10 Things I Always Have on Hand for Weeknight Baking
Thanks to an unyielding appetite for speedy, single-pot suppers that practically cook themselves, we often find ourselves with a pocket of time just the right size for baking on weeknights. Whether you bake as a complement to the main dish, the centerpiece for a celebration, or to send something homemade to school for snack time, weeknight baking does not have to mean a sink full of dirty dishes or a flour-flecked apron.
Instead, make weeknight baking appealing with smart ingredient shortcuts and clever equipment choices. Here are 10 things I always have on hand for weeknight baking.
The fewer bottles and bags I need to pull from the pantry on a weeknight the better. Self-rising flour is simply all-purpose flour with the leavening and salt already mixed right in. While you can certainly purchase premixed self-rising flour, it is surprisingly easy to make yourself. The most important thing to remember is to shake or whisk the flour mixture before measuring to make sure the leavening is evenly dispersed. These cinnamon rolls lean on self-rising flour and come together in mere minutes while the bacon and eggs cook for my favorite weeknight meal: breakfast for dinner.
Instant yeast is finer than active dry, so it can be mixed directly into the dry ingredients without dissolving in warm liquid. Doughs made with instant yeast can be shaped right after mixing, without waiting an hour or more for an initial rise. You might also see instant yeast sold as rapid or quick rise. With a little practice and experimentation, many recipes written for doughs with active dry yeast can be used for instant yeast as well.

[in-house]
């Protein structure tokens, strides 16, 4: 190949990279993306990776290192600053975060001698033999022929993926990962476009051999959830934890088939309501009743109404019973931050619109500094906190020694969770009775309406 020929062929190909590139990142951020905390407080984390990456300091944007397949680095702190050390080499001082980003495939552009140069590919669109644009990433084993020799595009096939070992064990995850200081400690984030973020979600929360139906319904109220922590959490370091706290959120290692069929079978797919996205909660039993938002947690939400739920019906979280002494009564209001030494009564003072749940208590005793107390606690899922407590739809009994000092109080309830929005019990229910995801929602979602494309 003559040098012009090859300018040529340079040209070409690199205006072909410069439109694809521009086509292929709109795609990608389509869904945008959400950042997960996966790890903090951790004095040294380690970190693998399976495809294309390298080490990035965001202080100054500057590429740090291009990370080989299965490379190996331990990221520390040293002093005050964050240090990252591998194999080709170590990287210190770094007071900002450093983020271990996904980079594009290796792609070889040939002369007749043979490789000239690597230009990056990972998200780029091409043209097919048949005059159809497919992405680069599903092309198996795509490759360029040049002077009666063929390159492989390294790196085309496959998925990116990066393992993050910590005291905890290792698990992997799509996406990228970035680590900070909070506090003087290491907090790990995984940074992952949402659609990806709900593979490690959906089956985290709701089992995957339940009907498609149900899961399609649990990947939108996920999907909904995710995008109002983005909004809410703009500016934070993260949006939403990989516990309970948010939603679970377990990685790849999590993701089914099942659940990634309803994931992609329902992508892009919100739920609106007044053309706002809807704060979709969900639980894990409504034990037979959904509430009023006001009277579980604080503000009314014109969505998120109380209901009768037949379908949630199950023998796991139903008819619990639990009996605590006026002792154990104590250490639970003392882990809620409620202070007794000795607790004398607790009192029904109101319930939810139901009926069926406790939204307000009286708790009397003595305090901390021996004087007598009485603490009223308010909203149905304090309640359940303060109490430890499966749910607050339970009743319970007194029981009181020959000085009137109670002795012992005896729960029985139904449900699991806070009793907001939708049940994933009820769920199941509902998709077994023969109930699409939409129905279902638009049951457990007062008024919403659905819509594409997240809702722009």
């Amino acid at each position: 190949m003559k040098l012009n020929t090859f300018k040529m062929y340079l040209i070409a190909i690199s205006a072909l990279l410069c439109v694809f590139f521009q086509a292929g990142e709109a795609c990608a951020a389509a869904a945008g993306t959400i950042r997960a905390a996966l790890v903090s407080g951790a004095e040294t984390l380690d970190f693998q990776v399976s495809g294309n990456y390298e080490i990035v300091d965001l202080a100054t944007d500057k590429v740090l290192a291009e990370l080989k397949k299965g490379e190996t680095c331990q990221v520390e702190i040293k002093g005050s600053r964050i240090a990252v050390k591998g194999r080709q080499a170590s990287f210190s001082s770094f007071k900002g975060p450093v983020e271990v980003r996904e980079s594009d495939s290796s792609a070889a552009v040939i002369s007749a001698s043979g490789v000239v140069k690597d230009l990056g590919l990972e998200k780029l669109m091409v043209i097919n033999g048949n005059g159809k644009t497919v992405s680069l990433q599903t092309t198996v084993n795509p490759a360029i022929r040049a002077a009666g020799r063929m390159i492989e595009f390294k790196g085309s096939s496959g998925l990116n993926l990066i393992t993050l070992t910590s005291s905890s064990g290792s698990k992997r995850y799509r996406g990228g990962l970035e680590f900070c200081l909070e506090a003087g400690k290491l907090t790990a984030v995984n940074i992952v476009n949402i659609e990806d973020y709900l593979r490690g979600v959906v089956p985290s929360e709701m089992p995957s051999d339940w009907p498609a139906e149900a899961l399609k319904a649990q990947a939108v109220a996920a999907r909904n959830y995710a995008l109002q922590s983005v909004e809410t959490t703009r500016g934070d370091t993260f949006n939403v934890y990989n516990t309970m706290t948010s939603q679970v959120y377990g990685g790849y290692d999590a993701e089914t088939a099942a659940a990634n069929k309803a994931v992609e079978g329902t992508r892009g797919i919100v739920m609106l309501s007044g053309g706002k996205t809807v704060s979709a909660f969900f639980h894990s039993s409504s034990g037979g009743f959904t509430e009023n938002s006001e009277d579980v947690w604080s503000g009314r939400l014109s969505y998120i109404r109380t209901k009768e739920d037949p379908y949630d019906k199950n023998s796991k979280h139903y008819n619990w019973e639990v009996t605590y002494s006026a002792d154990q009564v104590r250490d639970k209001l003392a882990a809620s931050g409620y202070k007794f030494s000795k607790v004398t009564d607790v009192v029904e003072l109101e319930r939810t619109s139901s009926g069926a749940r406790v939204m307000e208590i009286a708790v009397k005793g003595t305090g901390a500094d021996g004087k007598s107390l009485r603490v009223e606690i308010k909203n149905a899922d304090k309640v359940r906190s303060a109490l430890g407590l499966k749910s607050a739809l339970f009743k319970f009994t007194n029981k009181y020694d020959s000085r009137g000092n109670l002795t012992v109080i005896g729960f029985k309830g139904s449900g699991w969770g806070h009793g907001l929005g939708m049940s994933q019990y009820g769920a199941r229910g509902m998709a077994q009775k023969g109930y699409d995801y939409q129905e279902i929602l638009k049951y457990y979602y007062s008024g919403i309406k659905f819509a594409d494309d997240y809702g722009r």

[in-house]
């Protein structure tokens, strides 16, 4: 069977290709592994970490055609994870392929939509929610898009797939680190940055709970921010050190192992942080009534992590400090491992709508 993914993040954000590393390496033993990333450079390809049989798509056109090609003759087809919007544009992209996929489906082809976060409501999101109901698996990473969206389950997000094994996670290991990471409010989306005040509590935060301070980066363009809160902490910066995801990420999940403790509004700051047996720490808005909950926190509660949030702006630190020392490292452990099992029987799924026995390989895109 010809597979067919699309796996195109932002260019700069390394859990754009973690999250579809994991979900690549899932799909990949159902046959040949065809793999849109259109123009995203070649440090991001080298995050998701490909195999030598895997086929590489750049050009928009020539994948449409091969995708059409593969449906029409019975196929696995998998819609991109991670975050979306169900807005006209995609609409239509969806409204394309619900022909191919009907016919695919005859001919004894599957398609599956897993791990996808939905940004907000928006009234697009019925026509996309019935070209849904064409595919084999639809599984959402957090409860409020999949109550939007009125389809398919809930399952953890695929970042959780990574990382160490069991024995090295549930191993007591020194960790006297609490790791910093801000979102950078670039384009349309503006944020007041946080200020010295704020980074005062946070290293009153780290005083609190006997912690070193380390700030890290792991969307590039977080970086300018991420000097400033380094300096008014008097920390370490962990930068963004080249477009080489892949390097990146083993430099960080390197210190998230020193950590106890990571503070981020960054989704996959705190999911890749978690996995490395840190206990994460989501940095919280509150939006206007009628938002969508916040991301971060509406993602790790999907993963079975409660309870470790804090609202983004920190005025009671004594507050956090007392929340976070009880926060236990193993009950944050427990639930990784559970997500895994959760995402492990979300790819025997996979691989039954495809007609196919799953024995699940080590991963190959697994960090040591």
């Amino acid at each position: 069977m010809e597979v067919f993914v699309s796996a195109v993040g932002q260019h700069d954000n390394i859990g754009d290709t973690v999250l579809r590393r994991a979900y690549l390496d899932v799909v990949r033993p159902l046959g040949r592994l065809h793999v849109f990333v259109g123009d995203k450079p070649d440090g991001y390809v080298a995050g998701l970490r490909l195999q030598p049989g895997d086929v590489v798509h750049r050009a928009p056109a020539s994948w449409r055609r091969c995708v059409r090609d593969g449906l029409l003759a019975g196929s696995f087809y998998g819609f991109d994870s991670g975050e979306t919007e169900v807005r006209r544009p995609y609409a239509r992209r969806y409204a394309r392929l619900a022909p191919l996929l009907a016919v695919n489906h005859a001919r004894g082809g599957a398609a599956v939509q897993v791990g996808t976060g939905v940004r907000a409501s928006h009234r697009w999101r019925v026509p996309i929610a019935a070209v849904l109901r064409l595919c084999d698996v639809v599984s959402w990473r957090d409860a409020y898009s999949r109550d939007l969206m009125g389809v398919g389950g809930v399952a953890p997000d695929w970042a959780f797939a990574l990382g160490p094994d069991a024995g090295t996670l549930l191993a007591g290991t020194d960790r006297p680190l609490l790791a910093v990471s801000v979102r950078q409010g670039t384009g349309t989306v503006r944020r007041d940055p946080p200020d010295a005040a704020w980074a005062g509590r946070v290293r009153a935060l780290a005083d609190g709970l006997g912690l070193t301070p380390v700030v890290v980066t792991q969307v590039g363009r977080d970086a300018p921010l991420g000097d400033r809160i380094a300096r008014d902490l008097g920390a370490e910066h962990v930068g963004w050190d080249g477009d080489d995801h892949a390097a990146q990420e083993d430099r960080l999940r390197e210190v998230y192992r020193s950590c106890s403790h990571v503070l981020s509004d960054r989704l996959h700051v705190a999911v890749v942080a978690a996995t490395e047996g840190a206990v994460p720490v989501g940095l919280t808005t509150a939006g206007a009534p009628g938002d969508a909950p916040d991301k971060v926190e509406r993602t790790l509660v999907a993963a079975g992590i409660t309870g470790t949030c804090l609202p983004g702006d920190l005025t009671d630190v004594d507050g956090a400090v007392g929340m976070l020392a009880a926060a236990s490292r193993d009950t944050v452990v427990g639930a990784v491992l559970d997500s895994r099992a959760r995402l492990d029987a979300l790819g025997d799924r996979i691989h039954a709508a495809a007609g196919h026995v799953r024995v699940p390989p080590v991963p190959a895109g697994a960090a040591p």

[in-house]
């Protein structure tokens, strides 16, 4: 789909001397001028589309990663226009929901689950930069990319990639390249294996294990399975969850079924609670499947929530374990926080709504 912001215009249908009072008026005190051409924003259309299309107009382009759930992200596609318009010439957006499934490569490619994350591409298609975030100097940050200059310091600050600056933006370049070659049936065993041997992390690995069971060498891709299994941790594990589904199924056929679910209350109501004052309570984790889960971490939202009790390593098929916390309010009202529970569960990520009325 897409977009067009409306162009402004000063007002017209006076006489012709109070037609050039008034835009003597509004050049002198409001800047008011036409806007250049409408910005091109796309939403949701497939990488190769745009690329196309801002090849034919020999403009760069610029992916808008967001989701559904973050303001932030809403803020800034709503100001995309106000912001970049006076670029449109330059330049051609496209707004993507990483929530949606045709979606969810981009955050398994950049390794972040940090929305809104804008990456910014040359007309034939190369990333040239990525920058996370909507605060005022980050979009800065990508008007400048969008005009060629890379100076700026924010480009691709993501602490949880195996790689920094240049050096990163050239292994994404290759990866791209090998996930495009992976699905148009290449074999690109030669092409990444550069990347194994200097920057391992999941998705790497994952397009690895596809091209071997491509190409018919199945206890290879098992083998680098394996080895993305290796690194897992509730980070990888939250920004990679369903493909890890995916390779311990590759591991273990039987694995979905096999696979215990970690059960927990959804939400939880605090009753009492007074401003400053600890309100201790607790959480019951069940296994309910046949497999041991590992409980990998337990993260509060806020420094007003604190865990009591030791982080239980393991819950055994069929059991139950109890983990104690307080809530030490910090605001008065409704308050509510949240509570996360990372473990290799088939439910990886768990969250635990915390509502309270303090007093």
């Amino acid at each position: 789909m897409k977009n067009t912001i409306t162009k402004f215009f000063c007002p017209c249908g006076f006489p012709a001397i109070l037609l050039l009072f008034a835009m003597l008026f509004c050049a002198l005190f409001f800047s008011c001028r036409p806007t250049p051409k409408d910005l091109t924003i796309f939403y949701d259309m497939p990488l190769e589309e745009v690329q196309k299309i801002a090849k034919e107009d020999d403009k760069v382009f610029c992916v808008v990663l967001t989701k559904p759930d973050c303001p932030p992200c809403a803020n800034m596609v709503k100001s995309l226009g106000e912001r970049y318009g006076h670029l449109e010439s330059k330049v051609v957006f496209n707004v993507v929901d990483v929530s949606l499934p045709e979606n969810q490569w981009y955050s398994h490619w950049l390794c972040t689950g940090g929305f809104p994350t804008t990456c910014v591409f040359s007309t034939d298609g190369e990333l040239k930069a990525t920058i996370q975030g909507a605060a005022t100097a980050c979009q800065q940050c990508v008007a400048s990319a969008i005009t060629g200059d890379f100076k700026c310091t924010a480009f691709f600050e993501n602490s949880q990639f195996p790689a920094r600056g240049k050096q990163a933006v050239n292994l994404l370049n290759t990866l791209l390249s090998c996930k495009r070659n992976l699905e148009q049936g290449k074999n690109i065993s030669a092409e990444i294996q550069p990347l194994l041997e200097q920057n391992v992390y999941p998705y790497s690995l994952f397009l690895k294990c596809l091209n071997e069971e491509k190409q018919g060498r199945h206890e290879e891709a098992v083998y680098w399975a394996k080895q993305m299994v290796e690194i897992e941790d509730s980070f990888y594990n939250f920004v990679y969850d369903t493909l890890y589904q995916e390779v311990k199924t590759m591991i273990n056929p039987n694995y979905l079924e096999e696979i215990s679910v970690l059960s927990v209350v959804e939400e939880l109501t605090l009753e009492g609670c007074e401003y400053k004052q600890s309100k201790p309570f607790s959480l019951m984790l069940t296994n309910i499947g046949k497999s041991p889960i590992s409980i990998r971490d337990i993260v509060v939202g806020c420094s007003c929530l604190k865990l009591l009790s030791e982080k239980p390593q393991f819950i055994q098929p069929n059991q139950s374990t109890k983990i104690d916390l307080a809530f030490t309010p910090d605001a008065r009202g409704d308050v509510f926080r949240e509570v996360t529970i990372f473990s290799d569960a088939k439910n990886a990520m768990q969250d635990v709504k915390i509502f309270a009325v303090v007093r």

Peek inside my freezer on any day of the week and you’ll find a mound of pizza dough. Homemade or store-bought, this dough is a blank canvas ready to be made into pizza pies, crackers, calzones, flatbreads, or even rolls. The key is remembering to move the dough to the fridge to defrost overnight.
4. Puff pastry
Weeknight baking usually means I reach for a bottle of cooking oil rather than a stick of butter. Oils can be mixed right into a batter, while butter needs time to soften. Cakes and muffins mixed with oil are more moist because oil is 100% fat, rather than the mixture of fat, water, and milk solids found in butter.
6. Cheese grater
Still, sometimes butter is best for baking and oil just won’t do. I have proven myself unable to hit the sweet spot of softening butter in my microwave. For me, a more reliable resource is the box grater. Grating cold butter means smaller pieces that warm to room temperature almost instantly, so that freshly baked cookies, cakes, and biscuits are mere minutes away.
7. Muffin pans
Have a craving for quick bread but don’t want to wait an hour? Bake the batter in a fraction of the time simply by dividing the batter into muffins. Just remember to line the wells with paper cups to make cleanup a breeze. Muffin pans also pinch hit in the dinner department by miniaturizing your meals into bite-sized portions.
8. Bundt pan
Bundt pans are the weeknight answer to celebration cakes. Large enough to serve a crowd and with an attractive design baked right in, all a Bundt cake needs is a dusting of powdered sugar or a simple glaze for drizzling.
9. Parchment paper or silicone baking mat
Step away from the spray can, and instead line baking sheets with parchment paper or a silicone baking mat. Cookie bottoms brown evenly without the extra grease and I’m not left standing at the sink. Both parchment paper and the silicone mats can be reused, although the mats have a significantly longer life. My baking sheets live in a drawer so I store the mats right inside the sheets (sliding them into a paper towel tube works as well).
10. Heating pad
My kitchen is drafty and cool year-round, thanks to the natural chill of winter and the breeze of summertime air conditioning. This is great for quickly cooling cakes, but proofing yeast doughs always takes too long. I keep an electric heating pad nearby to create a cozy spot for dough to rise. Set the bowl on the heating pad, then wrap everything in a large kitchen towel — just be sure to check your dough regularly to monitor its rise.
What tips do you have to keep baking all week long?